I doubt if I really need to mention the biblical floods that have left so many homes and businesses stricken over the past 48 hours. As most of you will have seen on the news bulletins the Ribble has been particularly affected although, surprisingly, up here the flood was less severe than that in early December. So far the visible damage done to the fishery seems minimal, but I’ll check the fences and stiles again tomorrow, particularly those below Horton.
What we don’t know is the extent of any detrimental impact on fish. The trout are in the midst of spawning and the colossal spates of the past few weeks will no doubt have played merry hell with the gravel beds and kept most fish tucked into shelter. Only time will tell whether any fish have spawned this year.
The Tarn remains full to the brim and I suppose that this is the silver lining on a very dark cloud. The rate of Tarn water replenishment this winter will be very rapid and combined with the stirring effect of the frequent gales I am hopeful that we will go into he new season with the Tarn in spanking condition cleansed of nutrients that cause algae and filament weed to bloom in summer.
I do hope that all members have managed to keep above the floods and remain so for the as long as this deluge lasts.
Not much has changed in the past week. It remains very wet with frequent spates on the river and the Tarn is as high as I have ever seen it. In fact when I was at the Tarn last Monday the water level was just lapping the bottom of the I beams supporting the lodge, a good foot above normal level.
I have moved on the occasional solitary cormorant although this particular bird, if the same one each time, seems to be a rather reluctant feeder spending most of its time staring morosely at the water.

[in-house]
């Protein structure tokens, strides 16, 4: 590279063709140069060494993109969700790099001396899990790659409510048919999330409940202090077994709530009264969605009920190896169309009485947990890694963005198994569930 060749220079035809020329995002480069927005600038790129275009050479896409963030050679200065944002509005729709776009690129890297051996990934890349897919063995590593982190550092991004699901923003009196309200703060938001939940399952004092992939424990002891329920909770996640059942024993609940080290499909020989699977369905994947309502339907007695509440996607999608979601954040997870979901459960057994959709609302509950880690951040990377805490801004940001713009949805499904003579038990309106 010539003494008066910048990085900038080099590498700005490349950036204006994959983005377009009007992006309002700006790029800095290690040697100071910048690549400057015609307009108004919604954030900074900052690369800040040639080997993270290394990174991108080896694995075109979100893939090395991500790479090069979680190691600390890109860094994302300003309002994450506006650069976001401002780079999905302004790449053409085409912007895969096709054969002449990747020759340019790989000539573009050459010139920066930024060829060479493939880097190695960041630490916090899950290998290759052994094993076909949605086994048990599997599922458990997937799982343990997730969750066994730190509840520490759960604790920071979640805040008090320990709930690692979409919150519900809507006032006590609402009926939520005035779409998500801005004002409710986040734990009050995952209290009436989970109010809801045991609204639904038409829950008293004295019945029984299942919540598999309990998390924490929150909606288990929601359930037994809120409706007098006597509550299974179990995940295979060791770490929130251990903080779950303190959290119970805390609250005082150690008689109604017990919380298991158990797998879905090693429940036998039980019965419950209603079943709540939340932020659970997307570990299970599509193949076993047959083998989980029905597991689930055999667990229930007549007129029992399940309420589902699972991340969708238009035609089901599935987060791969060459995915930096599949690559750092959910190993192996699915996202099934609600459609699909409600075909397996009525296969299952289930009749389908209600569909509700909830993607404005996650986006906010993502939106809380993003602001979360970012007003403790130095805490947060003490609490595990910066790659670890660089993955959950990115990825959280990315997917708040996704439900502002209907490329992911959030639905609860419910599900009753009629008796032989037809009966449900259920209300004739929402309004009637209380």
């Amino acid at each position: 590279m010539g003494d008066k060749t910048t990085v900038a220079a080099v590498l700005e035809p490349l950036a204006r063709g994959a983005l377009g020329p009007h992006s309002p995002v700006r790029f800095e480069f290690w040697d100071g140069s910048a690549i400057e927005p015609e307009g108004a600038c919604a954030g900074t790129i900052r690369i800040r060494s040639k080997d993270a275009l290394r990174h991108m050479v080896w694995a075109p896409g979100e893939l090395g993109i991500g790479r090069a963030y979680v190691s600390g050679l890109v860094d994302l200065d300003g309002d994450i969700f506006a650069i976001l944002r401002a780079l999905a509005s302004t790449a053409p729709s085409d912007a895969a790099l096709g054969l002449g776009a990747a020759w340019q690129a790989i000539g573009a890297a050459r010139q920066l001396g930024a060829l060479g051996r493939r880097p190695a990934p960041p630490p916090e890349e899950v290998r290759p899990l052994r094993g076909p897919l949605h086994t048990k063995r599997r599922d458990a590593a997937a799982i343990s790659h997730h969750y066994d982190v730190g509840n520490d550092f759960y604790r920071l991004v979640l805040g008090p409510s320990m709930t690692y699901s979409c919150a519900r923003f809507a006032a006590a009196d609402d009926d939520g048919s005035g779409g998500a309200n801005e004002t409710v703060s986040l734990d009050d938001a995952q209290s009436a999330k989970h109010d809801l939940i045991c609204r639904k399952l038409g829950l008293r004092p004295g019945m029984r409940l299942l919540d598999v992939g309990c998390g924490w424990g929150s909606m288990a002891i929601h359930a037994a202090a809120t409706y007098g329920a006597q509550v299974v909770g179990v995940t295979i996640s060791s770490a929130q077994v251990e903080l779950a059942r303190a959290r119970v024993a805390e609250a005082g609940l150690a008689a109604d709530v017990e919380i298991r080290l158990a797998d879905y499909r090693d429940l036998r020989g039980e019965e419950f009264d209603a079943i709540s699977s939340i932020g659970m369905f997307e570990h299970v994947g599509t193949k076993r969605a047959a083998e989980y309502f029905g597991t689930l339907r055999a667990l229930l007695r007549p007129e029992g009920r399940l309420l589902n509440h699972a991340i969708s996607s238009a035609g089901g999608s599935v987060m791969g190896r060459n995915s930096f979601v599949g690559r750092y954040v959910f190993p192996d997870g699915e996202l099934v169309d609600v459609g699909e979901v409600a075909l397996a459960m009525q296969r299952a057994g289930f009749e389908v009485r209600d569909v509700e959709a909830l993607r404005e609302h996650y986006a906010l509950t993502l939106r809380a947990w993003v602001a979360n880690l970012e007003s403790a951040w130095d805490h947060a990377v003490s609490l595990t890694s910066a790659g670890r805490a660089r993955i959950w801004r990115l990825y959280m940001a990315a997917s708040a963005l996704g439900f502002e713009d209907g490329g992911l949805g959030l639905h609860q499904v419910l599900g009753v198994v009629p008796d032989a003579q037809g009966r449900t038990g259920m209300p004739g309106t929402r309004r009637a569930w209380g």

The odd thing is that only one swan has been present now for a couple of months. I’ve found no corpse and have seen a solitary swan down on the river so perhaps there has been a bit of a “domestic”.
We had a flush of snow over the weekend that coated the fells and thawed within a couple of hours and the first touch of frost yesterday
Oh for a decent cold, dry winter.
Its been so wet here this past month that I have seriously thought about building an ark. Yesterday just about put the cap on it. It began raining on Friday afternoon and finally stopped at around 8.30 am today. By yesterday afternoon the river was half way up the meadow opposite the house and the ford at Newhouses was well over the clapper bridge.
The flood is subsiding now, but its bound to have had some impact on both fish and the fishery. Indeed, I heard last week that numbers of dead salmon and sea trout had been seen further down the Ribble. How anything can survive in the torrent that was heading through Horton yesterday is beyond my understanding. Only time will reveal the full extent of the impact of these severe floods on our wild brown trout. My main concern is that our fish will be running to spawn right now. Still, brown trout have been in this river longer than we have been around so whatever damage has been done it’s likely to be only a temporary setback.
I was stunned to find the Tarn webcam had sprung back to life this morning, but less happy to see a cormorant drying its wings on the rock by the cross wall. Its going to get a shock in a short while as I’m now off to the Tarn.